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Forgiveness: A Way to Move On

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Often times in therapy, a client I am working with is able to recognize the overall improvements they have made. They feel happier, the symptoms they once had are minimal or gone, relationships are improved and they feel more confident. However, they may still feel some underlying disappointment or pain, fear or trust issues, or something they cannot quite put their finger on. In trying to understand this with them, we sometimes come to discover that they may be experiencing blame, either towards themselves or someone who once hurt them. Anger and resentment build over time and may often surface in distressing ways throughout our everyday lives and relationships. This may be the perfect time to introduce the process of forgiveness. Forgiving ourselves for the “mistakes” we have made (I prefer to call these “learning opportunities”) or forgiving others for how they have treated us or hurt us at some point in our lives.

What does it mean to forgive?

  • It means making the decision to do so when you are ready
  • It does not mean forgetting or ignoring what happened or the pain that was caused
  • It means freeing yourself of the toxicity of anger and resentment
  • It does not mean becoming friends with the person or people who have hurt you
  • It is individual work you practice over time on your own terms
  • It does not mean you ever have to come face to face, or communicate with the other person
  • It means you are letting yourself of the hook, not them
  • It does not require you to make excuses for why they did what they did
  • It allows you to understand how you and your life have been impacted by the hurt and turn that into empowerment rather than defeat

How to practice forgiveness towards others:

  1. Make a list of those who have caused you pain and rate how much they hurt you on a scale of 1-10
  2. Start with the lowest and work your way up as that may be the least difficult
  3. Reflect on the specific ways this person hurt or offended you and what affect that had on your life physically or psychologically. How did it make you question your trust in them and others?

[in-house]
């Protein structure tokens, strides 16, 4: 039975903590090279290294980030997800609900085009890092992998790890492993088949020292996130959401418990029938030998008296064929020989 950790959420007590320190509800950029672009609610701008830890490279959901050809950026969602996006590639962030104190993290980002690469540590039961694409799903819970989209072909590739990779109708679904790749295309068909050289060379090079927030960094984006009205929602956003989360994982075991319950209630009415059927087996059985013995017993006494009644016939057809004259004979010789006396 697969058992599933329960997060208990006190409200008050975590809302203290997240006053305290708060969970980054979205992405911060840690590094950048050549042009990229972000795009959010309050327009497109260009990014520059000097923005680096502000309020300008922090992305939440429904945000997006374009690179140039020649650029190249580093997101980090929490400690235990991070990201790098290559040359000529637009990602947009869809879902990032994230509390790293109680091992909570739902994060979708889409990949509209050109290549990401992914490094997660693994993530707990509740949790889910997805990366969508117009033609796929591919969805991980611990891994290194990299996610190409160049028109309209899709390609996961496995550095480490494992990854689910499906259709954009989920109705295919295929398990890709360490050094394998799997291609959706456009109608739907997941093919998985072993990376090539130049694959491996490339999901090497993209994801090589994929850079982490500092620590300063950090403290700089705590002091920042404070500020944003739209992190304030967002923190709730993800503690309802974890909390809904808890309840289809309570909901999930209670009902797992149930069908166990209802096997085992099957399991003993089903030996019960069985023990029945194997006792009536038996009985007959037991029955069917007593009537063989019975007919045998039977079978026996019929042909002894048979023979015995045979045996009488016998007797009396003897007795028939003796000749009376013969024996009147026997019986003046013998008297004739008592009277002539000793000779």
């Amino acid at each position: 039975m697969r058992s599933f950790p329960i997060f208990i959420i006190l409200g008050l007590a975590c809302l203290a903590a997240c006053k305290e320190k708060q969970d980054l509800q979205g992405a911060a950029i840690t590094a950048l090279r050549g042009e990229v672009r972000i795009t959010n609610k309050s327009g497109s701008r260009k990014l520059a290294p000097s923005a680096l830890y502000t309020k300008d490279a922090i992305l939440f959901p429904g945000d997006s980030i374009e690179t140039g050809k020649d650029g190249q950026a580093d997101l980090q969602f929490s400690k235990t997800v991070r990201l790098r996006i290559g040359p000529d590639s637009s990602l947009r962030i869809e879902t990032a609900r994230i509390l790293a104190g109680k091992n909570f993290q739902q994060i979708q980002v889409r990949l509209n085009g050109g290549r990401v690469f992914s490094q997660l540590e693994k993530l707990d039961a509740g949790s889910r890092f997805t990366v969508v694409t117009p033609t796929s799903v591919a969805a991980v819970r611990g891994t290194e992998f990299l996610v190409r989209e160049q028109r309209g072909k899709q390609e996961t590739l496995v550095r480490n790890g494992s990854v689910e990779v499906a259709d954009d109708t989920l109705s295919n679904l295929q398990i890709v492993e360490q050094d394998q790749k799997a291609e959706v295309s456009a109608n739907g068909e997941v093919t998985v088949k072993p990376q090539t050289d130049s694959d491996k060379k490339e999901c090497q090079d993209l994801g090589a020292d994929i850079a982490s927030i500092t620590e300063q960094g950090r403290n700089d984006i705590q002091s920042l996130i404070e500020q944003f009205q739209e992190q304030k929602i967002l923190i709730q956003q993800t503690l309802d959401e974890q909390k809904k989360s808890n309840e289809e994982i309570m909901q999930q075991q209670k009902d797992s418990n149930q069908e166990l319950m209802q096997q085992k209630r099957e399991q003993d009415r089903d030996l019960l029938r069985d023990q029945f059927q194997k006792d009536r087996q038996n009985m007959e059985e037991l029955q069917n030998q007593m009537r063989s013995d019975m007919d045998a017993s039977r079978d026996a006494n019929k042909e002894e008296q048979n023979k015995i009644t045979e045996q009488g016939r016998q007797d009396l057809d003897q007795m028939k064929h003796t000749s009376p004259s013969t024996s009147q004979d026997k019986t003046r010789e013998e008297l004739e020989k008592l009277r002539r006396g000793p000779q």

4. Allow yourself to feel the negative emotions
  5. Now make the decision to forgive them in this moment. You can offer this person mercy, kindness or even love and respect. Remember you are not doing this for them, but for you
  6. You may question, who is this person? What has life been like for them growing up? What pain has he or she suffered? The goal here is not to excuse their behavior but gain empathy for what led them to be so destructive
  7. Make a conscious choice not to turn the anger, hate or resentment you have felt for this person towards anyone else in your life
  8. Notice any lightening in your heart, change in your physical sensations or any relief of tension throughout your body
  9. Remember that forgiveness work takes readiness, time and practice, and requires active efforts to be kind and gentle towards yourself

How to forgive ourselves:

The following is an excerpt from a self-forgiveness meditation script by Eric Kolvig, a meditation teacher. You may wish to add a few of your own phrases or sentences to extend this practice and make it more personal. Repeat these phrases to yourself while practicing a few minutes of mindfulness meditation daily:

I allow myself to be imperfect.
I allow myself to make mistakes.
I allow myself to be a learner, still learning life’s lessons.
I forgive myself.
If I cannot forgive myself now, may I forgive myself sometime in the future.

Be kind and gentle with yourself and remind yourself that forgiveness work is hard and needs patience and practice. You will know it is working when you become aware of the fact that you are moving on.

Image: Stefano Corso on flickr and reproduced under Creative Commons 2.0

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